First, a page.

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The repercussions of Peter Mandelson's resignation will continue to plague Tony Blair right up to, during, and even after the election.

Although the prime minister was aware Mandelson’s departure would create shock waves, he assumed it would be quickly forgotten. He was wrong.

Blair has already grossly misjudged the ‘value’ of the Dome. He saw it, three years ago, as a springboard from which Labour could launch their 2001 election campaign.

In fact it haunts him as a monument to incompetence and mismanagement.

So the spectre of Mandelson will remain, not simply to bedevil Blair, but to remind voters of unorthodox conduct at the heart of government.

Mandelson may be politically dead, but he is not lying down. To the fury of the prime minister, he is not going quietly, but has engaged lawyers to fight for his honour.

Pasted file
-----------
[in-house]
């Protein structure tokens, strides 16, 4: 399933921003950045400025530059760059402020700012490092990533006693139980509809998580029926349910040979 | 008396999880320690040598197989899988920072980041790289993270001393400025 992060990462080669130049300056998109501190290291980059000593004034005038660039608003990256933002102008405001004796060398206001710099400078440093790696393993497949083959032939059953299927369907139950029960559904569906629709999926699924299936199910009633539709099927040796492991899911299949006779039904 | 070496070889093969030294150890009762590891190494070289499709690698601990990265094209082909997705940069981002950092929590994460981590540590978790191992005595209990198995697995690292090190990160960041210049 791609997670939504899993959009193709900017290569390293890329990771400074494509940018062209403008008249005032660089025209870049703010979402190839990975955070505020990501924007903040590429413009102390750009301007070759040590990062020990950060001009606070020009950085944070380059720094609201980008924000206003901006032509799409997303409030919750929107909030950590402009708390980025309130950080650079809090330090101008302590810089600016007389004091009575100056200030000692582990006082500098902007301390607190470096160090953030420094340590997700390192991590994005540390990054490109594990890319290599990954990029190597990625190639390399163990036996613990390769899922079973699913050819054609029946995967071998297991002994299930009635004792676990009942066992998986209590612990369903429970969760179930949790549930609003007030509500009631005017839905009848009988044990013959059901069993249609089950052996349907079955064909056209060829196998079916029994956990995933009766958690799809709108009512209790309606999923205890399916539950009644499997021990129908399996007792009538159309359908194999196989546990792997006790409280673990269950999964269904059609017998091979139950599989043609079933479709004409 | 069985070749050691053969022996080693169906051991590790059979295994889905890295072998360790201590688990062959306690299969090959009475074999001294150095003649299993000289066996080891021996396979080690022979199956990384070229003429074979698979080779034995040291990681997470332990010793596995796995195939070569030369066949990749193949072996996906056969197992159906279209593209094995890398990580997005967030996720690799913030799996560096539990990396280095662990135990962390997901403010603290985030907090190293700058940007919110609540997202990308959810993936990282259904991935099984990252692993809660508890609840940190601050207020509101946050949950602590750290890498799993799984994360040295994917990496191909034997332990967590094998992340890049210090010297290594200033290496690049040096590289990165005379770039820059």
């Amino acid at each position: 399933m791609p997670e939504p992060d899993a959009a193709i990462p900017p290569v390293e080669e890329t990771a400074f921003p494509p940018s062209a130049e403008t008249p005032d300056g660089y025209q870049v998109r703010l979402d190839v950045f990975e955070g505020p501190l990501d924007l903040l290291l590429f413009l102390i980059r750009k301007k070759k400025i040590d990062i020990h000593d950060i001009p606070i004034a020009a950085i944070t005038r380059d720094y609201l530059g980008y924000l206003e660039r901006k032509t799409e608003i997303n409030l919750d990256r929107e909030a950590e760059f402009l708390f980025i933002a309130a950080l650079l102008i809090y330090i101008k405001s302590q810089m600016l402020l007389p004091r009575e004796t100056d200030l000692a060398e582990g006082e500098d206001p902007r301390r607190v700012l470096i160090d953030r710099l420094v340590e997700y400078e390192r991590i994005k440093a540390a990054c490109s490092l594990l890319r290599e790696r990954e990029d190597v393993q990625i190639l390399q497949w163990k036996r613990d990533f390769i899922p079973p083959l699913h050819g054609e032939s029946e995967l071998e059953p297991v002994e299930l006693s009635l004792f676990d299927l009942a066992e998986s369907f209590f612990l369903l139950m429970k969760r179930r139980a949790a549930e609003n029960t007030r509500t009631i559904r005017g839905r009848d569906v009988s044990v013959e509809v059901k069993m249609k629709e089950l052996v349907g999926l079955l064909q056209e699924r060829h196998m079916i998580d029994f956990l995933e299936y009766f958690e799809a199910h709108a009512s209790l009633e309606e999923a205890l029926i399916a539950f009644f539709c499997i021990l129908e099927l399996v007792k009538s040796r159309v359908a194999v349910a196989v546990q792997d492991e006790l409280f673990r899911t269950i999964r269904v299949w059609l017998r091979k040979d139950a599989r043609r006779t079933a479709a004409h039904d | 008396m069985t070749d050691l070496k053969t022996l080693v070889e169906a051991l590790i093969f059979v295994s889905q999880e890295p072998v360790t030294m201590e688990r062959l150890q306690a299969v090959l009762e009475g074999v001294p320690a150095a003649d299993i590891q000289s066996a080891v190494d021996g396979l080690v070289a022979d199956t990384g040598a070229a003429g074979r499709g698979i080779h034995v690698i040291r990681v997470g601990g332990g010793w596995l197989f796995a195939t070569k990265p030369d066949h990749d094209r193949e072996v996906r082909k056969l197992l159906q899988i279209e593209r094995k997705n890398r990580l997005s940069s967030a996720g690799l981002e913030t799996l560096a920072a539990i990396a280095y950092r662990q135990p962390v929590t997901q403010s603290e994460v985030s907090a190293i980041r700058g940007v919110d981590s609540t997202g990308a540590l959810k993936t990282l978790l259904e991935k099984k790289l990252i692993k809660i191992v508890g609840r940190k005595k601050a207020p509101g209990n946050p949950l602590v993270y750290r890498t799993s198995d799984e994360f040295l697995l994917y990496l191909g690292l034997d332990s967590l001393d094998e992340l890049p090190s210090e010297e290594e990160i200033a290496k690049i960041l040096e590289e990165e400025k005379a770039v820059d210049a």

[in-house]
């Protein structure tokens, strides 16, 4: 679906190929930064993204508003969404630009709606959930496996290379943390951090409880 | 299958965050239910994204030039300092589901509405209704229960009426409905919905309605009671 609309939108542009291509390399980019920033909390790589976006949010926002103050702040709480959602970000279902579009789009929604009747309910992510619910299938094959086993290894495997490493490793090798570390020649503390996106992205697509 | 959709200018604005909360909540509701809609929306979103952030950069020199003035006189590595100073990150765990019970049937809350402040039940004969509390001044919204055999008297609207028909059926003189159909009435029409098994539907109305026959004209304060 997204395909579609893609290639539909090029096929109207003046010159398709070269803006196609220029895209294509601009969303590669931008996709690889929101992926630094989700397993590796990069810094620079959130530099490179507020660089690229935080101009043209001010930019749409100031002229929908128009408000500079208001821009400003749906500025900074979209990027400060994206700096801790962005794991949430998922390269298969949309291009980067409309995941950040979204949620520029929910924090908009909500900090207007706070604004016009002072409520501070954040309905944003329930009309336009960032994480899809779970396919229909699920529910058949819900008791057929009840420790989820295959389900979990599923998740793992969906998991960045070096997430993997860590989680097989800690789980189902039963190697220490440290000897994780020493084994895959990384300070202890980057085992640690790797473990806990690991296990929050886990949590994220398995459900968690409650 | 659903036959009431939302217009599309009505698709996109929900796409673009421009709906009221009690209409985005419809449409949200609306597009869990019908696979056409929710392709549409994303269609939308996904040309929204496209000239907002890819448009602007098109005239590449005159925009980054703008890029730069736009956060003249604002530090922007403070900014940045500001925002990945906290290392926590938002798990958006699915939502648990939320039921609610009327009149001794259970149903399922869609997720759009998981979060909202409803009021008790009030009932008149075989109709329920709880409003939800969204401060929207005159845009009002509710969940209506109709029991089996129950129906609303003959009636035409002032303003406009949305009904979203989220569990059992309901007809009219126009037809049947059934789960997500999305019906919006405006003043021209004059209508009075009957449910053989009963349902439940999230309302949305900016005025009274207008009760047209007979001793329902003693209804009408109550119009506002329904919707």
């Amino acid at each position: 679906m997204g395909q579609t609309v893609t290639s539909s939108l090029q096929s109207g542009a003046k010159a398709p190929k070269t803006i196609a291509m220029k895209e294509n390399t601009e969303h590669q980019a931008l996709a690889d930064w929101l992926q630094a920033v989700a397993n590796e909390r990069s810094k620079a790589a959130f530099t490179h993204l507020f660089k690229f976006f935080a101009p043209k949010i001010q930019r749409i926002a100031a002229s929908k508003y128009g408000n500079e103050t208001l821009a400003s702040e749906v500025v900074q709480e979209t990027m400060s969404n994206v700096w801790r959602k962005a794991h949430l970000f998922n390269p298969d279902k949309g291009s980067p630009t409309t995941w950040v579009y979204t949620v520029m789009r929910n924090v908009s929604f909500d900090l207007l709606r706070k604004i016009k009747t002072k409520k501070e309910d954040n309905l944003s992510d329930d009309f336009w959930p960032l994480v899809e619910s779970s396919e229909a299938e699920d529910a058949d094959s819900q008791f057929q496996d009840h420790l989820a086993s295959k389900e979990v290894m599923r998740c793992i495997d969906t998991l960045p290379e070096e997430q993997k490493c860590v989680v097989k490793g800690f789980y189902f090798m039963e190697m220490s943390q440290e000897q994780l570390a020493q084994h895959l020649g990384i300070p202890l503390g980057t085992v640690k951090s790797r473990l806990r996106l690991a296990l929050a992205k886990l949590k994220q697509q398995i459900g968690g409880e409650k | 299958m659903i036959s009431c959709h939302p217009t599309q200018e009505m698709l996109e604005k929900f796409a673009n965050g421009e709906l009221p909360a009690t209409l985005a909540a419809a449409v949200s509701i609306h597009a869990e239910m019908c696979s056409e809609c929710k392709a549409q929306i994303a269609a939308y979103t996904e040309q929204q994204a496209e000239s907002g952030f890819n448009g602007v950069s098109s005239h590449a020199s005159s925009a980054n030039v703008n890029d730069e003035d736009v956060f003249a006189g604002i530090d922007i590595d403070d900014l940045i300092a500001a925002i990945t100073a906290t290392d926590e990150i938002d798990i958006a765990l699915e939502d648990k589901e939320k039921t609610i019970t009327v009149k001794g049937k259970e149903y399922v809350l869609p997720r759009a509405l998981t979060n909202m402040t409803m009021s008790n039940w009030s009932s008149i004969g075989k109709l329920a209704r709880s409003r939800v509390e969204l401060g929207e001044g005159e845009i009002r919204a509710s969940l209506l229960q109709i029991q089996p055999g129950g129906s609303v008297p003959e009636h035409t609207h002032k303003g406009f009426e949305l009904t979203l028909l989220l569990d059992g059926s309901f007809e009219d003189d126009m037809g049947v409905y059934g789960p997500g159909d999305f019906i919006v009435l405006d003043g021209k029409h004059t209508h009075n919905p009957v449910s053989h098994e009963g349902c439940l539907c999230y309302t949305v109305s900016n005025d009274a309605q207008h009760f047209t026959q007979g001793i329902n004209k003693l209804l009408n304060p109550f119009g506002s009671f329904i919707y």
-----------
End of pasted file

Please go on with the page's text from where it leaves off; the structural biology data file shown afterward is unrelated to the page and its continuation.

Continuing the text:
If Mandelson wants revenge on Blair who sacked him and press secretary Alastair Campbell, who helped, his task is not difficult.

By all accounts, Mandelson was booted out after a 45-minute spat with little opportunity to defend himself. Once the Blair/Campbell axis had decided he had to go, there was nothing else to say.

The affair also resurrected other embarrassments: notably the #1m donation by Bernie Ecclestone, prompting the government to exempt Formula One racing from the tobacco sponsorship ban.

It was no coincidence that Mandelson was depicted as a snake in the TV show Spitting Image. He will hiss and strike until he can clear his name.

The extent to which the government is panicking about this is demonstrated by the condemnation of Mandelson by a succession of ministers.

It resembles the way the shadow cabinet orchestrated its condemnation of Ann Widdecombe over her remark about dealing with drug users.

Blair is now slowly coming to appreciate how dangerous Mandelson may become. The whole affair could cost Labour scores of seats.

  • Chris Moncrieff is a senior political analyst at PA News.

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